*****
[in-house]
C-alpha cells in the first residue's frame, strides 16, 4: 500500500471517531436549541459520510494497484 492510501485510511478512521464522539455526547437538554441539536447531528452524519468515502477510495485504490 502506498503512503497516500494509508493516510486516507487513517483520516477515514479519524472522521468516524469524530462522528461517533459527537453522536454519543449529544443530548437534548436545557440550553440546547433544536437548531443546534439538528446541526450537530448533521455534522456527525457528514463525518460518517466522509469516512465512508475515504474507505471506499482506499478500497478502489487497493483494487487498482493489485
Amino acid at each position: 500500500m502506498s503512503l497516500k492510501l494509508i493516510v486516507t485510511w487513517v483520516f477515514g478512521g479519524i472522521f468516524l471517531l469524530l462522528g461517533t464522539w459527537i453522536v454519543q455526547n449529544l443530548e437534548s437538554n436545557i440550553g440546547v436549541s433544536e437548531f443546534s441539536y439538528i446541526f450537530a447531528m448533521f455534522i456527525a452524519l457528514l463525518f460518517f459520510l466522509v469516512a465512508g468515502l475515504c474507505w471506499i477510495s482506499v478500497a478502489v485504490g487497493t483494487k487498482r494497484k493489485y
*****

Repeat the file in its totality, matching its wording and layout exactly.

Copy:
[in-house]
C-alpha cells in the first residue's frame, strides 16, 4: 500500500471517531436549541459520510494497484 492510501485510511478512521464522539455526547437538554441539536447531528452524519468515502477510495485504490 502506498503512503497516500494509508493516510486516507487513517483520516477515514479519524472522521468516524469524530462522528461517533459527537453522536454519543449529544443530548437534548436545557440550553440546547433544536437548531443546534439538528446541526450537530448533521455534522456527525457528514463525518460518517466522509469516512465512508475515504474507505471506499482506499478500497478502489487497493483494487487498482493489485
Amino acid at each position: 500500500m502506498s503512503l497516500k492510501l494509508i493516510v486516507t485510511w487513517v483520516f477515514g478512521g479519524i472522521f468516524l471517531l469524530l462522528g461517533t464522539w459527537i453522536v454519543q455526547n449529544l443530548e437534548s437538554n436545557i440550553g440546547v436549541s433544536e437548531f443546534s441539536y439538528i446541526f450537530a447531528m448533521f455534522i456527525a452524519l457528514l463525518f460518517f459520510l466522509v469516512a465512508g468515502l475515504c474507505w471506499i477510495s482506499v478500497a478502489v485504490g487497493t483494487k487498482r494497484k493489485y